First I would like to thank Volker Ruitinga for taking a leap of faith in permitting me to record this discussion even though it is the first long-form discussion that I have posted publicly.
Volker is the founder of Vertico, a startup in the Netherlands that uses a large robotic arm to 3D print in concrete. As you could imagine with a focus like that they have many interesting projects. They’ve printed concrete canoes, benches, vases, and have an exciting upcoming project to build a house, but many of the details on that are still under wraps.
Even though Volker did not major in engineering in university, he discovered an intrigue for 3d printing when he helped facilitate the sale of a robotic arm from an automobile manufacturer he worked for to a company interested in using the robotic arm for 3D printing. His initial interest in large scale printing was with plastics but since then he has switched to concrete, finding it to be more practical.
There were two major takeaways for me in this conversation, the importance of a quality concrete mixing pump, and the promising future of parametric design.
Vertico is on their second version of their printer, a change they made to increase the build size the machine is capable of. The extruder portion of the printer has been updated many times and now they are using a multi material extruder in order to make their process more effective. Volker made it clear that the pump was a challenge for them at one point, the commercial pumps available to them at the time were not sufficient for this application so Vertico was forced to design their own smart-pump that includes more control over the flow and speed of the pump. By using their custom pump they are able to switch between different concrete mixes seamlessly.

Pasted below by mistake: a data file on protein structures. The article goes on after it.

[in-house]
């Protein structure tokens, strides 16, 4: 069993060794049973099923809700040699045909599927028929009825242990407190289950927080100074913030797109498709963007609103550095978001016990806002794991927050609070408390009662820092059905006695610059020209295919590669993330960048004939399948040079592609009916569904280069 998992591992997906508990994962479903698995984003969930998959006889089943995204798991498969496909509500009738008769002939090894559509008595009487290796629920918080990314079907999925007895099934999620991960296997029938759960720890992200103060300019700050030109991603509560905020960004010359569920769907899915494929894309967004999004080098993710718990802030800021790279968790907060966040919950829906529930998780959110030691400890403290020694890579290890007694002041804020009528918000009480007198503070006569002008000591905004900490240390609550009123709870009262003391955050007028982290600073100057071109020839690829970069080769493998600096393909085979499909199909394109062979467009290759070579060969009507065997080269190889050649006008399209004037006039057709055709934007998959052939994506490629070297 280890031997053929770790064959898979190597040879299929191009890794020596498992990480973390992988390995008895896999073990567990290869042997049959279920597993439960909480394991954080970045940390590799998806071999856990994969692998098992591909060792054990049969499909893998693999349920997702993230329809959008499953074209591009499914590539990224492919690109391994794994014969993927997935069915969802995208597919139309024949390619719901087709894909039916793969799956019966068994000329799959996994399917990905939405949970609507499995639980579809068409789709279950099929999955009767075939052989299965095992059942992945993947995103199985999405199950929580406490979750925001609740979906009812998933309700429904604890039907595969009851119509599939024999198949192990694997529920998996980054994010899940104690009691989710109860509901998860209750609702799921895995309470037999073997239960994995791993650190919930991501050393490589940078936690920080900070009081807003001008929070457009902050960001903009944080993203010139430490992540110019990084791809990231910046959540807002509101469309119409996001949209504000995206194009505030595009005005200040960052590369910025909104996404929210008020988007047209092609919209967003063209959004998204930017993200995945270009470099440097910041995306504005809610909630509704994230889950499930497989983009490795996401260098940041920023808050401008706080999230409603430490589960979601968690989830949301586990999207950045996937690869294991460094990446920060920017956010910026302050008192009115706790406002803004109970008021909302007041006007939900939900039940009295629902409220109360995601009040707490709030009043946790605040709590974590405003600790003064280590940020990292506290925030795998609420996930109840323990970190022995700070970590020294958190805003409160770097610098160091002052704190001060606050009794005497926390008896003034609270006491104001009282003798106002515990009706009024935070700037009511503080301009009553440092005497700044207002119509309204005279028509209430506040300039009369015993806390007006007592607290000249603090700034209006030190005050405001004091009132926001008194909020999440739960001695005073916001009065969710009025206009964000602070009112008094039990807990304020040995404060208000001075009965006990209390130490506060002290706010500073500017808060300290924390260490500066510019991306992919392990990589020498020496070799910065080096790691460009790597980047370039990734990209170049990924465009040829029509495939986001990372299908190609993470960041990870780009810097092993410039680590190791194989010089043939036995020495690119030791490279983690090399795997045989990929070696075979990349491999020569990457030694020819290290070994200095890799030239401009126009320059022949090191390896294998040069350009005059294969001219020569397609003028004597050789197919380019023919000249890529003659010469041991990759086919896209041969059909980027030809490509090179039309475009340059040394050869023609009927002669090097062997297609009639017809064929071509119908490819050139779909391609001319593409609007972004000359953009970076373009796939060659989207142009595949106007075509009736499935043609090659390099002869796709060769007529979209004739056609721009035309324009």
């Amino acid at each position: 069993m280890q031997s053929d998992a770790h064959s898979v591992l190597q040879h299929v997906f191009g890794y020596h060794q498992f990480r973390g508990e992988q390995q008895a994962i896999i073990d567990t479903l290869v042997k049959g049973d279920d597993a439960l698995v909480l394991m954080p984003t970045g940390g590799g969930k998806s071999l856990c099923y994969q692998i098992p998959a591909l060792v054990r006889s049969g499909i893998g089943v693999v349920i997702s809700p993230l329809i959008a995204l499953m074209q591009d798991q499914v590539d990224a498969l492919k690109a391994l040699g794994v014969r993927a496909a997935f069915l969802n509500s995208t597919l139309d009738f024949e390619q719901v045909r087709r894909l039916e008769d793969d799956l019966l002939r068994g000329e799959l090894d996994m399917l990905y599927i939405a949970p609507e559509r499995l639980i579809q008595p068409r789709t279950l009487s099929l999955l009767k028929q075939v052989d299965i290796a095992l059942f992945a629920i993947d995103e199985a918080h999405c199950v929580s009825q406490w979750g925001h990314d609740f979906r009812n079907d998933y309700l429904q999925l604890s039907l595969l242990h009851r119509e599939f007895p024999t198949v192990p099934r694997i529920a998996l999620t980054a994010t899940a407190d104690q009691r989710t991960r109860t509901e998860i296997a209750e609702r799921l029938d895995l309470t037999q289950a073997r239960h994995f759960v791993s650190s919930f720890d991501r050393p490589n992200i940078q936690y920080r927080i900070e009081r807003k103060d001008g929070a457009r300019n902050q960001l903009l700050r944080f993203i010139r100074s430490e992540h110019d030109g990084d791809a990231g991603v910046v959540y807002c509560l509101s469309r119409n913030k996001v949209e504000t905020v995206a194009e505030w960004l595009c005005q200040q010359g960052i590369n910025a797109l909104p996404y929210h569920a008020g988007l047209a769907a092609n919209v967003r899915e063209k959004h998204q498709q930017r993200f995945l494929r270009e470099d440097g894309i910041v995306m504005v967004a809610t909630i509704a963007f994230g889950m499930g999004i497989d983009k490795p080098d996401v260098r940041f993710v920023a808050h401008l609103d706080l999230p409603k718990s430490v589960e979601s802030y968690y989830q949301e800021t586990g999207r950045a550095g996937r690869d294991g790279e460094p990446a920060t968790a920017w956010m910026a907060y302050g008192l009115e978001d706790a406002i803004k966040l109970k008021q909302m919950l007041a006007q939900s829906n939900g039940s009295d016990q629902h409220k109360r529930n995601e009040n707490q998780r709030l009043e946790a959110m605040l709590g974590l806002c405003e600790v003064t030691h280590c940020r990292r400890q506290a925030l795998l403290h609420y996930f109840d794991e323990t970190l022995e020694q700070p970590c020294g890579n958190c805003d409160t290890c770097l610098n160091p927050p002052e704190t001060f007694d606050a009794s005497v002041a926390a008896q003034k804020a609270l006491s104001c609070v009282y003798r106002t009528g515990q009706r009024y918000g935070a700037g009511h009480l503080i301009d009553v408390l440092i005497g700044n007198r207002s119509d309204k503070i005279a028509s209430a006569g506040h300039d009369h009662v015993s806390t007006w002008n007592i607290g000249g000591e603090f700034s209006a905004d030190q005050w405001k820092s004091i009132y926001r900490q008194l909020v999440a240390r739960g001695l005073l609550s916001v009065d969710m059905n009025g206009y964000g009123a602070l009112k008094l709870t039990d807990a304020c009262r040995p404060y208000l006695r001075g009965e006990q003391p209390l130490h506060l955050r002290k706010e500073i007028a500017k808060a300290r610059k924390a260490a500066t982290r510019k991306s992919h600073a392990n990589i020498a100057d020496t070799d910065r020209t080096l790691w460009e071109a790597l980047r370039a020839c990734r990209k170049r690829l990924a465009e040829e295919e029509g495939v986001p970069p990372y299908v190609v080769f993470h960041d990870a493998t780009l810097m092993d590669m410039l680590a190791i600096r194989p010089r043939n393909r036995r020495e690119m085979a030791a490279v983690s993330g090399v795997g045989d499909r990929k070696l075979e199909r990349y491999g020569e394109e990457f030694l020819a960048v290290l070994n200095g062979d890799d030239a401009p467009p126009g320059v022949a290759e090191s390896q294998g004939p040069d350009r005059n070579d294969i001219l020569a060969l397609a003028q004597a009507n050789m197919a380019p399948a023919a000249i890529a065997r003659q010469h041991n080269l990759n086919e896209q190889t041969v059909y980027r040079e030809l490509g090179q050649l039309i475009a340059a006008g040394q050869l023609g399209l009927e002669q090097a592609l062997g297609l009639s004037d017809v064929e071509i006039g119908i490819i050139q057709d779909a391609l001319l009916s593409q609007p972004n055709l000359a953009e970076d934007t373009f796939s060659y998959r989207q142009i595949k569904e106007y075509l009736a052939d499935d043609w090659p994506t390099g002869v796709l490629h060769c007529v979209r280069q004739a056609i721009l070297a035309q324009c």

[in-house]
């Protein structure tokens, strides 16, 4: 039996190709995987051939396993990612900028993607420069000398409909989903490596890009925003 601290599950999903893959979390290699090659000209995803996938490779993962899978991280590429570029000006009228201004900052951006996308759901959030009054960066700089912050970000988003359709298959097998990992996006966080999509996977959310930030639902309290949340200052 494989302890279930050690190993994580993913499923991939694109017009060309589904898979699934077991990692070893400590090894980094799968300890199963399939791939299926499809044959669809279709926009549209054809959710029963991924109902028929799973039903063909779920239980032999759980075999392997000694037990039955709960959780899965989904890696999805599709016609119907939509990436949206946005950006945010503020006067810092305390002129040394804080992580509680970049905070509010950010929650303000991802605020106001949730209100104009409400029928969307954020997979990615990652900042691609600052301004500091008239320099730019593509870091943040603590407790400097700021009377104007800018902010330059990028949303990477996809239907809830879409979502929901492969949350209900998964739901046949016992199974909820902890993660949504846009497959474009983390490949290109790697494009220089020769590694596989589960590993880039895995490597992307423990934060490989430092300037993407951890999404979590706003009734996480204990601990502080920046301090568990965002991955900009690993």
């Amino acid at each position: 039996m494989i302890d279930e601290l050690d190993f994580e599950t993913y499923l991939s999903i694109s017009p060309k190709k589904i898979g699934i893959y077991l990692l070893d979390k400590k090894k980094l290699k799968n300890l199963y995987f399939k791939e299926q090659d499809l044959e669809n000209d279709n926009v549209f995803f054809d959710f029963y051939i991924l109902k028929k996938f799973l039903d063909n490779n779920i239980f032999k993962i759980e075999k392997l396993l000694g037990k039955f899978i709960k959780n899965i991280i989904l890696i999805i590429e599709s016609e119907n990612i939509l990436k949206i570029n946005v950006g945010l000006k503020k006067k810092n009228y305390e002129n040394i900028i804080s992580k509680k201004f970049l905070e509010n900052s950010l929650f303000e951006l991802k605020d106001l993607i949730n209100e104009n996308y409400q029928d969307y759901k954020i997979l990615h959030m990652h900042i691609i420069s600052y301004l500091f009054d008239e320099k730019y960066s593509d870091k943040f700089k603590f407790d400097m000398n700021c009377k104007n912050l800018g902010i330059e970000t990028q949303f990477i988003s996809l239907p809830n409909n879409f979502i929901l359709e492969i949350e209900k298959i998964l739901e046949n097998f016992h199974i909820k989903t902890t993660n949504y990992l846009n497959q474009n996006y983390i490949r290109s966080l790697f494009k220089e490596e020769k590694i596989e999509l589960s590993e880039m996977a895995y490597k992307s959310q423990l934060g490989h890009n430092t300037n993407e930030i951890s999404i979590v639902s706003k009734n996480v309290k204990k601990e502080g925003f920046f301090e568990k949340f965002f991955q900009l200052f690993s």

Vertico is not just a hardware company, the software feats they are accomplishing are equally important but it is hard for people to see the software advancements going on behind the scenes to make the builds you see possible. Volker ran a hackathon in order to build an open source code for slicing stl files into printable gcode that is available for free to anyone wanting a place to start with 3D printing in concrete.
At this time, Vertico is selective on what they focus on and choose to be experts in hardware, pumps, and software. They have chosen not to focus on materials and permitting yet but they keep a keen eye on the developments that organizations are making in this sector.
Like most companies in the emerging sector of 3DCP, Vertico is a developing startup and their pace of progress is rapid because they are agile. It will be very exciting to see the progress that they make in the future.
Check out the full 1hr 20 minute conversation at the link below.